As another year comes to a close it’s time to celebrate some of our favorite things from 2021! In case you haven’t noticed, we’re big comic book fans here at Nerdist and it’s been another banner year for the medium of sequential storytelling. Our 2021 roundup includes comics for everyone from the most super of heroes to the best of small publishing. Basically, if you’re looking for something new to read or you just want to celebrate a great year in comics, we’ve got you covered!!
Brilliant Big Two Comics
By L.L. McKinney, Robyn Smith, Brie Henderson, Bex Glendining, and Ariana Maher
In what might be the best of the DC YA line yet, L.L. McKinney joins forces with Robyn Smith to reintroduce readers to Wonder Woman’s sister, Nubia. This is a truly vibrant and original book that looks and feels like no other superhero comic out there. If you love truly exciting cartooning and want a Black-led cape book with bite, then make sure you pick this one up.
By Vita Ayala, ChrisCross, Nikolas Draper-Ivey, and AndWorld Design
Speaking of reintroductions, Static Shock got a much needed new solo series this year. The stunning anime-influenced series has been delighting Milestone fans and the wider comics audience. Superstar Vita Ayala takes writing duties alongside artists Nik Draper-Ivey and ChrisCross. Whether you already love Virgil or want to get to know him, this is the book!
By Stephanie Williams, Vita Ayala, Alitha Martinez, Mark Morales, Emilio Lopez, and Becca Carey
Look, sometimes one hero just shines brighter than the rest. This year that star was Nubia. After Smith and McKinney reintroduced her, Nubia’s now got her own solo title and it’s a smash. Vita Ayala, Stephanie Williams, and Alitha Martinez have created an accessible, exciting, and vital reconsideration of Nubia and Themyscira that’s the must read of 2021.
By Peach Momoko, Zack Davisson, and Ariana Maher
Peach Momoko might be the hottest Big Two artist on Earth right now and for good reason! Momoko’s cover art has been delighting readers and collectors all year, but her solo series Demon Days—which reimagines the origins of classic Marvel heroes through the lens of Japanese folklore—is her best work yet. Charming, funny, scary, and enticing, it’s a delight!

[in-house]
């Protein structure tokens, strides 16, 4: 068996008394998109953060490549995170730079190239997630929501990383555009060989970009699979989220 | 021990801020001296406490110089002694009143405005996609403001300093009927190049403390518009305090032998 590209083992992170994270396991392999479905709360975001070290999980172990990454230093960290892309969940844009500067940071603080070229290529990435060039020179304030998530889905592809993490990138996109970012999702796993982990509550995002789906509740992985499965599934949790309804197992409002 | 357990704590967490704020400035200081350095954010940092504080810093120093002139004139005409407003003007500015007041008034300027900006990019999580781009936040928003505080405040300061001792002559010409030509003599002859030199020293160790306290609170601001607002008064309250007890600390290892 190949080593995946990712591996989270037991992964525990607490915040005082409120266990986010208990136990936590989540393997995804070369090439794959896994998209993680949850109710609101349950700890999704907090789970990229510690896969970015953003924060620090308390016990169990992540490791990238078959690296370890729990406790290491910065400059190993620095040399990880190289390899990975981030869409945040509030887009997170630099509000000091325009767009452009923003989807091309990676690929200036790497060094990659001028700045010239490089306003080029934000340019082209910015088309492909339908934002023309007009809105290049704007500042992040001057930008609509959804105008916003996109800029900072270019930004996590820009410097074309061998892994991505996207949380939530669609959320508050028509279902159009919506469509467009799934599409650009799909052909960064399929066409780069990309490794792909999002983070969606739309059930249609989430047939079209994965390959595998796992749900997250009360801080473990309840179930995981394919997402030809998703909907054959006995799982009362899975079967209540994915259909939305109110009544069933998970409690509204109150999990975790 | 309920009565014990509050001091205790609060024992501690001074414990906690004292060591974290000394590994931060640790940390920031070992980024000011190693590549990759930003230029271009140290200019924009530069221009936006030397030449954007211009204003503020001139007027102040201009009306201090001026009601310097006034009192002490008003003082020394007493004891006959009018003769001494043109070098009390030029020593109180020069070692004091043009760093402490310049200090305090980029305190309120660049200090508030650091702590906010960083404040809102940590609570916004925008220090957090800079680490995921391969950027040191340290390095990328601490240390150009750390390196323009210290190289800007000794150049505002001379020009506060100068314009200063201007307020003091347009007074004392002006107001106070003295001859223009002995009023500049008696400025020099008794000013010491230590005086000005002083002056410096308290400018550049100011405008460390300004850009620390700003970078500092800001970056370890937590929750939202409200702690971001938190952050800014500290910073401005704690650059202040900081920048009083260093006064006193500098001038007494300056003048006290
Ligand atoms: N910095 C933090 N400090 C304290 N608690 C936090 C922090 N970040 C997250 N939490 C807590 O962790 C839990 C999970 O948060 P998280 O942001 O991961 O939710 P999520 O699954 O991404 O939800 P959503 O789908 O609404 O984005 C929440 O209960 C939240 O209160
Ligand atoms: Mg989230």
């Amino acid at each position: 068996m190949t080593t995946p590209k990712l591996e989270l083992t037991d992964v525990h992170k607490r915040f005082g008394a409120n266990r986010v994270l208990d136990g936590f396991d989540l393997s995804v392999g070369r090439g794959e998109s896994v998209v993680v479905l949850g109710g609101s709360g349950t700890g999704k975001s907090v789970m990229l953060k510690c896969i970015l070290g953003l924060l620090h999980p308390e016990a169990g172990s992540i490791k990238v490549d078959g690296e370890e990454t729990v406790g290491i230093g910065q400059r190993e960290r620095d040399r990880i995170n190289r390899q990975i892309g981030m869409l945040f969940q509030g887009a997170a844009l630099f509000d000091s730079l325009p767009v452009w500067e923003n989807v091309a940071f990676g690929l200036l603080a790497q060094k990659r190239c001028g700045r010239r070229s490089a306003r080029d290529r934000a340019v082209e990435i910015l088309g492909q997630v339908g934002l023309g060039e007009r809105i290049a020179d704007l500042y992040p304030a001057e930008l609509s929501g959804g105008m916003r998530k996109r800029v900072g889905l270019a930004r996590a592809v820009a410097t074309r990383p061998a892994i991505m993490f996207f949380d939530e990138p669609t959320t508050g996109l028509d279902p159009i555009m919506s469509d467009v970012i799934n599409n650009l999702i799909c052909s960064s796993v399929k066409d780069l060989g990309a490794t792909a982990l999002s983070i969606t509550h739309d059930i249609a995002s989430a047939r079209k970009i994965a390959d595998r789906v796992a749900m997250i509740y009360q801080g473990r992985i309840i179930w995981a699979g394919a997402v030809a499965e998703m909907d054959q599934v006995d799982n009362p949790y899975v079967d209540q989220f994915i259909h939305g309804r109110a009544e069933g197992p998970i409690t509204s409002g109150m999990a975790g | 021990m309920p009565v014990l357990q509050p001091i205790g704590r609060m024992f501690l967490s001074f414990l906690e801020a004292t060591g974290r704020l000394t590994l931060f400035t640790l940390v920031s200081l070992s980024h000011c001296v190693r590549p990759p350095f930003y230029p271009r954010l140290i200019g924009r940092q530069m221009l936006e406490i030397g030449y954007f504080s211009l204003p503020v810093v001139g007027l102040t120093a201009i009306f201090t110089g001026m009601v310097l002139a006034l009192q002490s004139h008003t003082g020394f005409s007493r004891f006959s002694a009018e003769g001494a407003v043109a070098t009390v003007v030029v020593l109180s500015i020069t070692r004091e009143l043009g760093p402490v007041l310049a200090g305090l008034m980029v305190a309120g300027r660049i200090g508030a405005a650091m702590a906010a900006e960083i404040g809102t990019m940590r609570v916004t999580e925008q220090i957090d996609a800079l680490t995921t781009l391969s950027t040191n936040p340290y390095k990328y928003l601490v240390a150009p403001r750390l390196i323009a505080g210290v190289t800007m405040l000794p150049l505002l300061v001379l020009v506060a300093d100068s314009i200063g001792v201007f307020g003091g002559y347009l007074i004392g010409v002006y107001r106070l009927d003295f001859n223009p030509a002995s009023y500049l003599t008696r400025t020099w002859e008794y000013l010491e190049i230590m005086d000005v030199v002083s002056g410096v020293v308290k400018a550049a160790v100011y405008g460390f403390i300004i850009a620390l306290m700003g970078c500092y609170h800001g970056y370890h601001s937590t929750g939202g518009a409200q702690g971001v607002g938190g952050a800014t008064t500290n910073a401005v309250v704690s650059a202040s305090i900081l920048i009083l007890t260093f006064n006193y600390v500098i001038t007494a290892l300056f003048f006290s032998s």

By Kody Keplinger, Sara Kipin, Jeremy Lawson, and Steve Wands
Putting a gothic twist on one of our favorite anti-heroines, Kody Keplinger and Sara Kipin deliver something truly special with Poison Ivy: Thorns. This queer romance leans into the haunting horror of gothic literature, introducing a new beginning for Pamela. This is the sort of story you can lose yourself in, whether you’ve never read a comic or you’re a lifelong fan.
Incredible Indie Comics
By Michael DeForge
You might’ve seen Michael DeForge’s very good “One of My Students Is a Murderer… But Which?” on the internet. It’s one of the many stories collected in this impressive tome that shows just why DeForge is such a force to be reckoned with. Experimental, transgressive and above all radical, Heaven No Hell is a singular work that must be read to be believed.
By Zuo Ma, Orion Martin, and Sophie Yanow
Surreal and heartbreaking, Night Bus is one of the most original comics of the year. Turning our expectations of autobio stories on its head, this release from one of the leading alternative cartoonists in China centers on a young woman on a nighttime bus drive. What begins as a magical mystery tour soon reveals itself as a tragic and bountiful story of love.
By Robyn Smith
Black Josei Press is one of the most exciting and powerful indie publishers out there, and The Saddest Angriest Black Girl in Town is proof. Beautifully presented, this autobiographical comic by Robyn Smith is an evocative and moving read as Smyth chronicles her experience as one of the only Black people in a rural Vermont town. Buy a copy for everyone you know.
By Jamila Rowser and Trinidad Escobar